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Archive for September, 2012

A few zsh tricks I’ve learned so far

September 30, 2012 Leave a comment

It’s the second day since I installed zsh onto my Mac OSX Lion (the exact procedures work on Mountain Lion as well) and I couldn’t help to sharing a few tips that I’ve learned so far:
1. Find all .pdf files under current directory
ls **/*.pdf

2. Go to folder ~/Documents/things/2nd_backup, current folder is ~
cd D/t/2, followed by Tab, autocompletion will change the command into
cd ~/Documents/things/2nd_backup

3.stop a process without running ps
kill, followed by space, tab
If you already know part of the process name, simply, for example
kill ht, Tab (intend to kill running htop process), if htop is the only one that matches ht, command will be automatically converted to
kill pid_of_htop, pretty neat, isn’t it?

4. change default theme from robbyrussell to gentoop The reason I did the switch is because robbyrussell lacks the indication if a user runs “sudo -s” to become root (given the user is given the privilege) and I happened to be a Gentoo fan.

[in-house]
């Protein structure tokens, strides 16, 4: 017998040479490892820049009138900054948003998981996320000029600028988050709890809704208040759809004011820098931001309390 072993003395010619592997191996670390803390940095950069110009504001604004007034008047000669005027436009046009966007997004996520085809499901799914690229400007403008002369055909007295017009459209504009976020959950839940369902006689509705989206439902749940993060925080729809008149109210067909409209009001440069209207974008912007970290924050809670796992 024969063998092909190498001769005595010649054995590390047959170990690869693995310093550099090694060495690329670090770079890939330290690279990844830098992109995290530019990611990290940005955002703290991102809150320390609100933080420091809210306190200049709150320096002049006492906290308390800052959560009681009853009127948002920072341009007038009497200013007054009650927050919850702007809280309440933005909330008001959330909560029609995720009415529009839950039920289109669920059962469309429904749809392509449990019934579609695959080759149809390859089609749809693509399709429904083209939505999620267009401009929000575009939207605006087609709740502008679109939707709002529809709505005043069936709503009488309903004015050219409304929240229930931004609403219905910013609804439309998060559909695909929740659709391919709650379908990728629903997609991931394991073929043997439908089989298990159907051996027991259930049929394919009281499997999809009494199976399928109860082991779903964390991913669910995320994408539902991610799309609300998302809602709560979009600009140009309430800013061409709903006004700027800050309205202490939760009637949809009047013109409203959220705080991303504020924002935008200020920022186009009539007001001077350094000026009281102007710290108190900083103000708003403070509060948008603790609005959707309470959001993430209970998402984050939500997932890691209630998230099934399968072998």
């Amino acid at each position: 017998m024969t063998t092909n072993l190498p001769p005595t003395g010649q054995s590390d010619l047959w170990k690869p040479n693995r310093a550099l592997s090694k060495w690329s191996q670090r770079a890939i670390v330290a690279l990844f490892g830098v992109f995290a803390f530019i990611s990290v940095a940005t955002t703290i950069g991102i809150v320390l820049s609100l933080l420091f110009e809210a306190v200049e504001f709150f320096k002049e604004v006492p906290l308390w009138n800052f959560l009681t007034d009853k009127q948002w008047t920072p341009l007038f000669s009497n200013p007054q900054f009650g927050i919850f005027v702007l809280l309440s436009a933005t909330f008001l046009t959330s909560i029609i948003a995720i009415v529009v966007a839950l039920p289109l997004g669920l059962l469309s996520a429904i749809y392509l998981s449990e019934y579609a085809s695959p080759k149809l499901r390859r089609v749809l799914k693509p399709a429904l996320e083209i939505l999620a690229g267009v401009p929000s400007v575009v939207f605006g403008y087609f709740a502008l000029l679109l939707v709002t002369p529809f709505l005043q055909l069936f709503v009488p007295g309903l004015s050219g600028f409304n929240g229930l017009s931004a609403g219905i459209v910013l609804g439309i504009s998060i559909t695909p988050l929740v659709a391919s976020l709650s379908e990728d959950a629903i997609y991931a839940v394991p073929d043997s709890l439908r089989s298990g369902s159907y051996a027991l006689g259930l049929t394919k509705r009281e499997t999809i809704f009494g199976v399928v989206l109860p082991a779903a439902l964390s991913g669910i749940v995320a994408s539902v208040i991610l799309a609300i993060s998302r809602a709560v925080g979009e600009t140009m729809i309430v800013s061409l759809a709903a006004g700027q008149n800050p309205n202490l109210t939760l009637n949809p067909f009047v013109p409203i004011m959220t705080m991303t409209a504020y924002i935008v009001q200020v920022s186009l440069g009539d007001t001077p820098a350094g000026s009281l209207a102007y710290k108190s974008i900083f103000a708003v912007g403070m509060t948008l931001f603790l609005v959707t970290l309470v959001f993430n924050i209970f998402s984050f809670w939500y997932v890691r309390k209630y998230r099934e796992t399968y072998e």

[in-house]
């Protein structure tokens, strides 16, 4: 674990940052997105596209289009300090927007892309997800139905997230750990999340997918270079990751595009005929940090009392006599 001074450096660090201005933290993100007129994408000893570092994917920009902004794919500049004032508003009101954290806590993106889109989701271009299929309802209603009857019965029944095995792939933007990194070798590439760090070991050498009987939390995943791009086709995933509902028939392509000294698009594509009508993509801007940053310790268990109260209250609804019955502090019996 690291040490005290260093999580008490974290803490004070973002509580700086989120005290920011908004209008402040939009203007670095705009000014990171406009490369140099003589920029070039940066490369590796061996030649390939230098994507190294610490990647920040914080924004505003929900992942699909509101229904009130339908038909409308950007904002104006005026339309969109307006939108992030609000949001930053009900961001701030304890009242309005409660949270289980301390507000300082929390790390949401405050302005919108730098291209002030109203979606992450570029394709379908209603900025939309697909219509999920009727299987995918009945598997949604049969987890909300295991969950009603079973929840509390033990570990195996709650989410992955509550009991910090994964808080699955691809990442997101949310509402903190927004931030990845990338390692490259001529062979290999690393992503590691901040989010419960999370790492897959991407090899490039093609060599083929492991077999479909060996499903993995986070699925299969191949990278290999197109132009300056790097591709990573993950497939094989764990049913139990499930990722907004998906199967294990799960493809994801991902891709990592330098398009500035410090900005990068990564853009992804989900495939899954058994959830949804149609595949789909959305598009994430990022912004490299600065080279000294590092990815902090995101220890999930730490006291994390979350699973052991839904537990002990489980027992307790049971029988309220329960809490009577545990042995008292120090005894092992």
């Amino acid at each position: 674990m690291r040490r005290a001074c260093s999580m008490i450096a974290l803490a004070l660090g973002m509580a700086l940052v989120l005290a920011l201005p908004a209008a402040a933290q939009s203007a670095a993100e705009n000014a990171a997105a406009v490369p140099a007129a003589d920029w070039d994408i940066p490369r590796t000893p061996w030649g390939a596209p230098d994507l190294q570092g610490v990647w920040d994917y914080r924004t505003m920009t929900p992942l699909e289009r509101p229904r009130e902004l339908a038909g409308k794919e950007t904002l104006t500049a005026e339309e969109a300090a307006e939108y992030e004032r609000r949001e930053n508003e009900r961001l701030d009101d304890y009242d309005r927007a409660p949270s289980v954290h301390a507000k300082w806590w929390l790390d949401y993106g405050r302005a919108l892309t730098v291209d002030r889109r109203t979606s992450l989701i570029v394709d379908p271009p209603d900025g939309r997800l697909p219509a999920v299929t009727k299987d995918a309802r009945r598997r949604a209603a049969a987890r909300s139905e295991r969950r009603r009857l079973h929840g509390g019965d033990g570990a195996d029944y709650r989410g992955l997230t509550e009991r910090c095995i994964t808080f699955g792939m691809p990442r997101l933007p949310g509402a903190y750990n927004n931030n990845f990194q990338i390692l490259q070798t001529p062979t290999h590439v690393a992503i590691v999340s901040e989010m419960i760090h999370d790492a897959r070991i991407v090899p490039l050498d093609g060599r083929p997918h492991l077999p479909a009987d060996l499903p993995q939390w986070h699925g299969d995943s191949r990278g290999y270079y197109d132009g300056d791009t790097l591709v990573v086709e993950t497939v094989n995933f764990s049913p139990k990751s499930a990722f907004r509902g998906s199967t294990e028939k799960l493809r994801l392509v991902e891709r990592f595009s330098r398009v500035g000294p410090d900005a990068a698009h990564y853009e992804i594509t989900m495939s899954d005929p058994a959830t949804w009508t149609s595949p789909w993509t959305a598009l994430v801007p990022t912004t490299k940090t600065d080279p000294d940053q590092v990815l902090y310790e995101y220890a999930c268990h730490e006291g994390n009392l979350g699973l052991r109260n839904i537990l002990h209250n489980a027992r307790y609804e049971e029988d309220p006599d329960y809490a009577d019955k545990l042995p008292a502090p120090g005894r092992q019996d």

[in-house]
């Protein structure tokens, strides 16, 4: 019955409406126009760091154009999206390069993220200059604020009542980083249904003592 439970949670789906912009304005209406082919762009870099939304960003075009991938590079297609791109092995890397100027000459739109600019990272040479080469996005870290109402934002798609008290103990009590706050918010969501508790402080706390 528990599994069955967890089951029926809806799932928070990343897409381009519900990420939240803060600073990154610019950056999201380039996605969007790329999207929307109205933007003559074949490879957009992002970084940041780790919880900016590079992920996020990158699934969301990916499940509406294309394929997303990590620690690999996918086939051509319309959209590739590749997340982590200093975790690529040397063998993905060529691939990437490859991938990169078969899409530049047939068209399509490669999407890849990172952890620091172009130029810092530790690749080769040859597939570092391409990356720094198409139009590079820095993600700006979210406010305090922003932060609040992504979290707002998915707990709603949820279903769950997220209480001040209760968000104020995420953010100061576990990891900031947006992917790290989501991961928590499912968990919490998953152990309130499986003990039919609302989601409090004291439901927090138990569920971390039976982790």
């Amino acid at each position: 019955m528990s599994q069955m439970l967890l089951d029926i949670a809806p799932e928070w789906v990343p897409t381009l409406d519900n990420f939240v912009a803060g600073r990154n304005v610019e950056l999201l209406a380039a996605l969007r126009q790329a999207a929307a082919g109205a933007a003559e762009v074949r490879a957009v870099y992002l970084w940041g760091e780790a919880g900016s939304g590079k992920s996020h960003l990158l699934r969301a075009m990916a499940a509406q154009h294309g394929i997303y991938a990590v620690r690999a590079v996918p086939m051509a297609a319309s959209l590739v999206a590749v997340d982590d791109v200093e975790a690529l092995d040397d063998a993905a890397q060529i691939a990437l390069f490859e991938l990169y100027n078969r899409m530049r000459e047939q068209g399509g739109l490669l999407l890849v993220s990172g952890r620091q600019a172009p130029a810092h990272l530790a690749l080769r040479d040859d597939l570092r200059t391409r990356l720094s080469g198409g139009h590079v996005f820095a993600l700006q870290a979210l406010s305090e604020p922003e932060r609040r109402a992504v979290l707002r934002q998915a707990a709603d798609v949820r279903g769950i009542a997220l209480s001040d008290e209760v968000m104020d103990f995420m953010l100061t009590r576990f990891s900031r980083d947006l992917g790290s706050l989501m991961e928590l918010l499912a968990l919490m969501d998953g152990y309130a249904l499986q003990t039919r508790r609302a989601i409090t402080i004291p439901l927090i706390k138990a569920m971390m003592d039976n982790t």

Find the following line in ~/.zshrc and change robbyrussel to gentoo
ZSH_THEME=”robbyrussell”

[UPDATE 10:05PM EDT, 9/30/2012]
I found robbyrussell to be very attractive so I decided to tweak it a bit so it will indicate sudoer status:
vi ~/.oh-my-zsh/themes/robbyrussell.zsh-theme
add “%# ” to the end of PROMPT setting:
PROMPT='%{$fg_bold[red]%}➜ %{$fg_bold[green]%}%p %{$fg[cyan]%}%c %{$fg_bold[blue]%}$(git_prompt_info)%{$fg_bold[blue]%} % %{$reset_color%}%# '
With this change I can easily find out if I am running shell as normal user (%) or root (#), see the screenshot below: